I don't know how much it will be, or if I really care - I'm not big on pics. But my first thought was that third parties will be offering knock off replacements at knock off prices.

Of course, other third parties can be offer replacement cameras with Carl Zeiss optical zoom lenses and more pixels than you can count at a price that would be considerably more than the original phone.

The phone reminds me a bit of the old Handspring PDAs with the expansion slot.

Comment Re:Laws (Score 1) 822 "The purpose of the act is to prevent firearms manufacturers and dealers from being held liable for negligence when crimes have been committed with their products. " Given it was endorsed by the NRA, it seems it was likely not too strong or safety.

From your link:

A “secure gun storage or safety device” is defined in 18 U.S.C. 921(a)(34) as:
(A) a device that, when installed on a firearm, is designed to prevent the firearm from being operated without first deactivating the device [...]

So providing a single zip tie with a gun purchase satisfies law. There are no standards or minimum requirements for locks. And no minimum standard for "deactivation", so a zip tie through the barrel (or other place where the gun can't operate with it in place) would satisfy the law.

It is a bit of a moot point, as the owner is not required to actually use the device. However, in 2013 Obama directed the Consumer Product Safety Commission to develop safety device and gun safe standards. I don't know if that has progressed. But while on the subject, let me throw in a plug for Omega gun locks (my brother assisted in the design).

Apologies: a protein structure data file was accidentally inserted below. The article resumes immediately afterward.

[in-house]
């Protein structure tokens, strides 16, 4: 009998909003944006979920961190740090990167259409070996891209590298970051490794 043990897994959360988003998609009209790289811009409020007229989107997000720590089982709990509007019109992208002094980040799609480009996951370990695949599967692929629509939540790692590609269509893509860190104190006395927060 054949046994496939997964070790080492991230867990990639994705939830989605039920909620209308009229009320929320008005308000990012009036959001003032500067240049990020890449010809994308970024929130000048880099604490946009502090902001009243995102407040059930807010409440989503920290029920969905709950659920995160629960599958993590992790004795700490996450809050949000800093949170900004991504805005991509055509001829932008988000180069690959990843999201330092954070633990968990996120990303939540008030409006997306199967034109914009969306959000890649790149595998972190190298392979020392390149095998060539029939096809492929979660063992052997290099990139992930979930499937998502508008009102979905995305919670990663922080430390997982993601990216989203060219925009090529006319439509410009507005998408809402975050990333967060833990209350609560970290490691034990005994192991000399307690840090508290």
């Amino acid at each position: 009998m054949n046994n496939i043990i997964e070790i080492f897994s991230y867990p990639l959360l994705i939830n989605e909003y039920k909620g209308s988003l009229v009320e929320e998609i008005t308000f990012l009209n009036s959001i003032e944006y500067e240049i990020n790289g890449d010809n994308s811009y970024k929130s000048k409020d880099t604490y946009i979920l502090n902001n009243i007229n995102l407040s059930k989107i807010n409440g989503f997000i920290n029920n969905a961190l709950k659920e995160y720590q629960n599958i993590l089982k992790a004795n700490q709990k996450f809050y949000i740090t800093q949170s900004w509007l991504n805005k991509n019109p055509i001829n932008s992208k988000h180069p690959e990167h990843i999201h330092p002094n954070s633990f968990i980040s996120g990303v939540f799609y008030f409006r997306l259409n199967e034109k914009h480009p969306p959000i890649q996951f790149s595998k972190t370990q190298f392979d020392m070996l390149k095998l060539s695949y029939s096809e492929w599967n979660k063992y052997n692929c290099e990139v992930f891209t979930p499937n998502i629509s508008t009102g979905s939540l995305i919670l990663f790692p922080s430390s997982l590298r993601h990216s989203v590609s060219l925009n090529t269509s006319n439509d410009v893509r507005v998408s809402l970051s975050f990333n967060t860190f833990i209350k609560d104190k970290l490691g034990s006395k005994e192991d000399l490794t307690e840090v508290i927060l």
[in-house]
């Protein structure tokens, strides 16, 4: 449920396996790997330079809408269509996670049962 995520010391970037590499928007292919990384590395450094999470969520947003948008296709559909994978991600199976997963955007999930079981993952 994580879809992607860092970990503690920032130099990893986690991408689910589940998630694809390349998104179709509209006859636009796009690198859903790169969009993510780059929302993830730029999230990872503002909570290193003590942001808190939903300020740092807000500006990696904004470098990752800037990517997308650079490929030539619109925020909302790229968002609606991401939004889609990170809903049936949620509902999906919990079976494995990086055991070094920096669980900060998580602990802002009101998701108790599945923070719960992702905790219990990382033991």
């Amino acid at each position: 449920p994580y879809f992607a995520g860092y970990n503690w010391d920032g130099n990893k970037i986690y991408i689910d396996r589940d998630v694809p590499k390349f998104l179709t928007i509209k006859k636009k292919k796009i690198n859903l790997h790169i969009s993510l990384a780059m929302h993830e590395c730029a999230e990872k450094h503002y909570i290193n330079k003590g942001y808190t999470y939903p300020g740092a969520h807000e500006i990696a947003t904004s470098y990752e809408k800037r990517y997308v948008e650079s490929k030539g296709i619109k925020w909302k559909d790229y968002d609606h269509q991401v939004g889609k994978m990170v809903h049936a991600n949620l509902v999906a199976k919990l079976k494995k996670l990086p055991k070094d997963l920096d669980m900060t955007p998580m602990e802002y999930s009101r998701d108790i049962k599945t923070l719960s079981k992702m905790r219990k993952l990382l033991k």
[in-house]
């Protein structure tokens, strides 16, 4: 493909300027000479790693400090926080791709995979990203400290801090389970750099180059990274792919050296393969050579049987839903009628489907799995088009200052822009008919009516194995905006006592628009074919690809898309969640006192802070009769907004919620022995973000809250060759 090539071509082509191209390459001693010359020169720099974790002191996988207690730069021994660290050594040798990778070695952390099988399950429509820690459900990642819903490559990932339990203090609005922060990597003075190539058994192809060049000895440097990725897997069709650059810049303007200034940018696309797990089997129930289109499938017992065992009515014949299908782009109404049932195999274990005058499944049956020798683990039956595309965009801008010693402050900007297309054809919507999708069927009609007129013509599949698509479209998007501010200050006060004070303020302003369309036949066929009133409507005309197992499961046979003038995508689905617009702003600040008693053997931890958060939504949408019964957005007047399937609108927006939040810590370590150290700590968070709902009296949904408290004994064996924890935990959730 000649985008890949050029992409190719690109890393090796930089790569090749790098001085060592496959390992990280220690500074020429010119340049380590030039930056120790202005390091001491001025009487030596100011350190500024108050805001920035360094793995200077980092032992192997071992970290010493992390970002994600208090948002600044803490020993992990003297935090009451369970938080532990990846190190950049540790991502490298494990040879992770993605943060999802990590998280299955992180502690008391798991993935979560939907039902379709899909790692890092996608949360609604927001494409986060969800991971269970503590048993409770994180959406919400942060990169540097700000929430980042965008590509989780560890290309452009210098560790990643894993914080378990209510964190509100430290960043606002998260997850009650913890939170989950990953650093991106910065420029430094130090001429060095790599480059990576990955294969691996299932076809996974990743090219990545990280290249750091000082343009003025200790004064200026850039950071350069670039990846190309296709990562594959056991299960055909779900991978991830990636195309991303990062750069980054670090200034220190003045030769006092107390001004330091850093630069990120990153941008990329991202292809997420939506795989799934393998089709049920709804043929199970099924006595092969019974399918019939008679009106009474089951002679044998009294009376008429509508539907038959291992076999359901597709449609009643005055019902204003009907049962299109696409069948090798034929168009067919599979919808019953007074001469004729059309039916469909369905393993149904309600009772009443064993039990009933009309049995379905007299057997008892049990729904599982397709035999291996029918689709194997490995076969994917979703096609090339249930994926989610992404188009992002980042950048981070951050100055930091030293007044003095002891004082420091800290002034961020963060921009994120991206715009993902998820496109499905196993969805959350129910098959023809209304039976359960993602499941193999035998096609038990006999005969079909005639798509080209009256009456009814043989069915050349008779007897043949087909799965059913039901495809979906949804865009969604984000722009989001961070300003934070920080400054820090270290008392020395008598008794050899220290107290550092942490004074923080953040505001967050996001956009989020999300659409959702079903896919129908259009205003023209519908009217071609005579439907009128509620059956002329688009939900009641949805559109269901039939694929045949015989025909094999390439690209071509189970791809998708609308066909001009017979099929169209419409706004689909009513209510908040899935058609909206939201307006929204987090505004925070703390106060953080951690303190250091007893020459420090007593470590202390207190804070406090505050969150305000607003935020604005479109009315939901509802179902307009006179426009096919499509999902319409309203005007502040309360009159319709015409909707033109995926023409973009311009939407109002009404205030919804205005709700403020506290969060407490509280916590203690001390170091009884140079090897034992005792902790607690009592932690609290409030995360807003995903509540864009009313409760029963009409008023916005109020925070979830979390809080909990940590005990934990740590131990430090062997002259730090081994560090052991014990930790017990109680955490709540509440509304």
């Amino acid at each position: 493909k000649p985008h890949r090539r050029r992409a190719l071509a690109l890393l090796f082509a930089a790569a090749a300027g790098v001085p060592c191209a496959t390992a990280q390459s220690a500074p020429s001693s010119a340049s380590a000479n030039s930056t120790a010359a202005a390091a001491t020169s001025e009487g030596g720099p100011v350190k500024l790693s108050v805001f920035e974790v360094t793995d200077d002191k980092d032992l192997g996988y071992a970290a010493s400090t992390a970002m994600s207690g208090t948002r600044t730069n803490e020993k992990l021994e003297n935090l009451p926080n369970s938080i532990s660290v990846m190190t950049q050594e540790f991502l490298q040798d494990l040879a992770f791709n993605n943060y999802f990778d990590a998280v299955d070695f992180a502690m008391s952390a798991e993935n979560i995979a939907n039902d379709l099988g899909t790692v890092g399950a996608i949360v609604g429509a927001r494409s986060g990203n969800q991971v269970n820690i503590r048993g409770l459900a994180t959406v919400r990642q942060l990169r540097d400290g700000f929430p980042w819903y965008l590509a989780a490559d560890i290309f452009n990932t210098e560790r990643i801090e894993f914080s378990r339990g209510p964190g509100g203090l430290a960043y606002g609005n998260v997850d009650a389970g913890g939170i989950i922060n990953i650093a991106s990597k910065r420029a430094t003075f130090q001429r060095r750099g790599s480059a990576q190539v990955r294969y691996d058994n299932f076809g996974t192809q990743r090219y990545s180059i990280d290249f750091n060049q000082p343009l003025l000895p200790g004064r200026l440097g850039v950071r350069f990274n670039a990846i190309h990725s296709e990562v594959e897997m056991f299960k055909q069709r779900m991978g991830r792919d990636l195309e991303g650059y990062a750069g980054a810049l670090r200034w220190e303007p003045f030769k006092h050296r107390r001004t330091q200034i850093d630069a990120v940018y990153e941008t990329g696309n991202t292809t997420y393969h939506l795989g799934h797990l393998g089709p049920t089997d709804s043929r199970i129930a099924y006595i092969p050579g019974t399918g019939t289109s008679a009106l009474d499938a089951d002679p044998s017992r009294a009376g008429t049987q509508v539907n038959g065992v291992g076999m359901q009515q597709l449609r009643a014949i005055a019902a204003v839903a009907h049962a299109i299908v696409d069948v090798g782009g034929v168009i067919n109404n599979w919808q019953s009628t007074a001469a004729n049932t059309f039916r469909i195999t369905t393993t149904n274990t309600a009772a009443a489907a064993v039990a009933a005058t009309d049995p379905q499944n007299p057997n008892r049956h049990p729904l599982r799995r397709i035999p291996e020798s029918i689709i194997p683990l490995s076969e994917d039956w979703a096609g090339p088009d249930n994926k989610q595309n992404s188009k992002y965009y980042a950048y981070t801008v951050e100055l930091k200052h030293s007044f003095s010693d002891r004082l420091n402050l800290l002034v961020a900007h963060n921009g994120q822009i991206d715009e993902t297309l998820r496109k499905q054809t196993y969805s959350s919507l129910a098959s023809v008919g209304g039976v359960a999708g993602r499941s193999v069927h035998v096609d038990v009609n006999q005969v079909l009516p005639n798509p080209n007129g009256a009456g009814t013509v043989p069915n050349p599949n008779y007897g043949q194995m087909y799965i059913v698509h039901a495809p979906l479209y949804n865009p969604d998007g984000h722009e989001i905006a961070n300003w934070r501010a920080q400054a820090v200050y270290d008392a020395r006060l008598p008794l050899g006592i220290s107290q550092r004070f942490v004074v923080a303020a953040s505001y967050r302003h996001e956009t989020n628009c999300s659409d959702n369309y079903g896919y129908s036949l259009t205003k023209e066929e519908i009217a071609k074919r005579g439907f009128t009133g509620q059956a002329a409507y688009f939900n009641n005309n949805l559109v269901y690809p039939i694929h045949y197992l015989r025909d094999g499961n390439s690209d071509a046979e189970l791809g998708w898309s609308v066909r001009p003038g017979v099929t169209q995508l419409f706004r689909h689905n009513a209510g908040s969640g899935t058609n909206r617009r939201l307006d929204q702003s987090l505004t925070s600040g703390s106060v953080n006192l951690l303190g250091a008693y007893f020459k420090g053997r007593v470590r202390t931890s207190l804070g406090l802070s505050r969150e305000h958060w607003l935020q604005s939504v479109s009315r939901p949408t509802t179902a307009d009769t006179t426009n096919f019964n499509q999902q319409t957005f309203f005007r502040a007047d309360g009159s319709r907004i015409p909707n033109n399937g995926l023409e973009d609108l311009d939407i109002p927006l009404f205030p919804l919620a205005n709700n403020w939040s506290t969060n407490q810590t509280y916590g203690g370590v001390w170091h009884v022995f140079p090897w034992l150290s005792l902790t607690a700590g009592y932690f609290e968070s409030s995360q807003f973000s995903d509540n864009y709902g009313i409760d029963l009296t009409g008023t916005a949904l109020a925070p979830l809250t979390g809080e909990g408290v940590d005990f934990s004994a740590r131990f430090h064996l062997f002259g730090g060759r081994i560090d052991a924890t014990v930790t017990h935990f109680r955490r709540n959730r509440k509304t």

Comment Re: are we still in the quagmire? (Score 1) 278

"not a system where the units are arbitrarily defined."

Yes: surely a pint is a pint and a mile is a mile, nothing arbitrary there!

But then, there's the minor problem about explaining why a British pint is 568 ml while the US pint is only 551 ml. Oh, wait! that's the *dry* pint, because, as everybody knows, the *liquid* pint is a mere 473 ml.

I'm not concerned about fairly trivial differences in how "pint" is defined. Of more interest is that a pint of beer on any of those scales is a convenient amount to hold and drink. And in any of those scales, there are still two pints to a quart, four quarts to a gallon - that convenient doubling scale.

But those are volumes; distances surely will be much better: like a mile, everybody knows its 1609,34 meters. Well... everybody but seamen and pilots: they naively think a mile's proper and non-arbitrary length must be 1852 meters.

No, they really are not arbitrary units.

No, nothing arbitrary there. I don't know offhand how the statue mile evolved; I'll leave that as an exercise for the student. But the nautical mile is of more interest, as it was created as an aid to navigation. It was defined as the length of one minute of altitude, as measured along a north-south meridian. Arbitrary? Certainly not.

Looking back at your response, it would seem that your beef about SI units is that the disparity in using the same (or nearly same) name for different amounts in different locations or contexts. For me, that is not an issue. If my speedometer reads 75, I know that it is statue miles per hour, not knots. If a recipe calls dor a cup of milk, I know that a pint will be double what I need. Why should it bother me that pints are different across the pond?

And now, please make yourself a favour and look for Asimov's essay "Forget It!"

Read it, mildly interesting.

Mommy, what happens to your files when you die?